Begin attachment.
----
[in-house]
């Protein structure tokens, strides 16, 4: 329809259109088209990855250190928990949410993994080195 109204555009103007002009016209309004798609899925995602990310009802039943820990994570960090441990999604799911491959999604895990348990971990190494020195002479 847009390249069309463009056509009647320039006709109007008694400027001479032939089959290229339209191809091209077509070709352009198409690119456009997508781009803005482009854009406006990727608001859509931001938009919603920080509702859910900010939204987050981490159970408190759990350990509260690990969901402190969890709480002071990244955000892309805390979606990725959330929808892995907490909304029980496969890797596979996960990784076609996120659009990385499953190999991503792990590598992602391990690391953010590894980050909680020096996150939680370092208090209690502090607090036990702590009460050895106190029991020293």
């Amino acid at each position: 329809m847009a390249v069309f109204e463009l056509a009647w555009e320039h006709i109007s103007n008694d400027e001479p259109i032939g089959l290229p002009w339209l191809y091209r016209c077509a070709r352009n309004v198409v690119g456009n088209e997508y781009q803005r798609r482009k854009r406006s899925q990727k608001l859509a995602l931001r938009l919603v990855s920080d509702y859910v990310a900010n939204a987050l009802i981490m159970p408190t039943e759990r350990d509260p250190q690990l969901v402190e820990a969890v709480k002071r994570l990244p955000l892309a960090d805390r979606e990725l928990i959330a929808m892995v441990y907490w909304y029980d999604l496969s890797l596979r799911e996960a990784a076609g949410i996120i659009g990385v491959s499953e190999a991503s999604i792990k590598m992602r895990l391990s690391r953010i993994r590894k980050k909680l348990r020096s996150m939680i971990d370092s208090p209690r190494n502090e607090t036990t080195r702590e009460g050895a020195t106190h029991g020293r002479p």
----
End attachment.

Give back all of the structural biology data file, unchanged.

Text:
[in-house]
């Protein structure tokens, strides 16, 4: 329809259109088209990855250190928990949410993994080195 109204555009103007002009016209309004798609899925995602990310009802039943820990994570960090441990999604799911491959999604895990348990971990190494020195002479 847009390249069309463009056509009647320039006709109007008694400027001479032939089959290229339209191809091209077509070709352009198409690119456009997508781009803005482009854009406006990727608001859509931001938009919603920080509702859910900010939204987050981490159970408190759990350990509260690990969901402190969890709480002071990244955000892309805390979606990725959330929808892995907490909304029980496969890797596979996960990784076609996120659009990385499953190999991503792990590598992602391990690391953010590894980050909680020096996150939680370092208090209690502090607090036990702590009460050895106190029991020293």
């Amino acid at each position: 329809m847009a390249v069309f109204e463009l056509a009647w555009e320039h006709i109007s103007n008694d400027e001479p259109i032939g089959l290229p002009w339209l191809y091209r016209c077509a070709r352009n309004v198409v690119g456009n088209e997508y781009q803005r798609r482009k854009r406006s899925q990727k608001l859509a995602l931001r938009l919603v990855s920080d509702y859910v990310a900010n939204a987050l009802i981490m159970p408190t039943e759990r350990d509260p250190q690990l969901v402190e820990a969890v709480k002071r994570l990244p955000l892309a960090d805390r979606e990725l928990i959330a929808m892995v441990y907490w909304y029980d999604l496969s890797l596979r799911e996960a990784a076609g949410i996120i659009g990385v491959s499953e190999a991503s999604i792990k590598m992602r895990l391990s690391r953010i993994r590894k980050k909680l348990r020096s996150m939680i971990d370092s208090p209690r190494n502090e607090t036990t080195r702590e009460g050895a020195t106190h029991g020293r002479p």